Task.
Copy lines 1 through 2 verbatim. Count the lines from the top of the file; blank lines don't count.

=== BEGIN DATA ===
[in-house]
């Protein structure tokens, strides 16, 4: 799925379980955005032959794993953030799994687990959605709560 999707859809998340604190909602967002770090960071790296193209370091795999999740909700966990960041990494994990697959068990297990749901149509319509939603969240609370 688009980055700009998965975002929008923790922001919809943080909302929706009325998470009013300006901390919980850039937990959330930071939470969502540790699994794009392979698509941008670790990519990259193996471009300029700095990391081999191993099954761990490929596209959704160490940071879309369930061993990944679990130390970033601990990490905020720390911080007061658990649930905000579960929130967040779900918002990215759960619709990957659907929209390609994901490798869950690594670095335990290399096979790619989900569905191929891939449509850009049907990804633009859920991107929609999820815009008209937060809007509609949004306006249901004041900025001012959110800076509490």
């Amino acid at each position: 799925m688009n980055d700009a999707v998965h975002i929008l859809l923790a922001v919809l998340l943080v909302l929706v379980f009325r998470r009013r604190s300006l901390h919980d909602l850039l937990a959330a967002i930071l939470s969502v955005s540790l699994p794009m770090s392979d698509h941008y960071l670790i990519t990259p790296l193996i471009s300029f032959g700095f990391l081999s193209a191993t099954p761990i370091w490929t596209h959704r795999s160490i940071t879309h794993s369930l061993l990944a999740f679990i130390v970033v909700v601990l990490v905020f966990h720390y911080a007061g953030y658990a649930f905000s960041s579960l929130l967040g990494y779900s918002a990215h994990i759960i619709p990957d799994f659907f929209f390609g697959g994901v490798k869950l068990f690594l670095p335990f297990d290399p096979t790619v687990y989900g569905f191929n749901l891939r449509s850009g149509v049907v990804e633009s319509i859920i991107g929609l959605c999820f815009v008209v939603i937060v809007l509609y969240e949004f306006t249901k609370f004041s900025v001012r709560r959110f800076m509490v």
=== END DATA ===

[in-house]
């Protein structure tokens, strides 16, 4: 799925379980955005032959794993953030799994687990959605709560 999707859809998340604190909602967002770090960071790296193209370091795999999740909700966990960041990494994990697959068990297990749901149509319509939603969240609370 688009980055700009998965975002929008923790922001919809943080909302929706009325998470009013300006901390919980850039937990959330930071939470969502540790699994794009392979698509941008670790990519990259193996471009300029700095990391081999191993099954761990490929596209959704160490940071879309369930061993990944679990130390970033601990990490905020720390911080007061658990649930905000579960929130967040779900918002990215759960619709990957659907929209390609994901490798869950690594670095335990290399096979790619989900569905191929891939449509850009049907990804633009859920991107929609999820815009008209937060809007509609949004306006249901004041900025001012959110800076509490």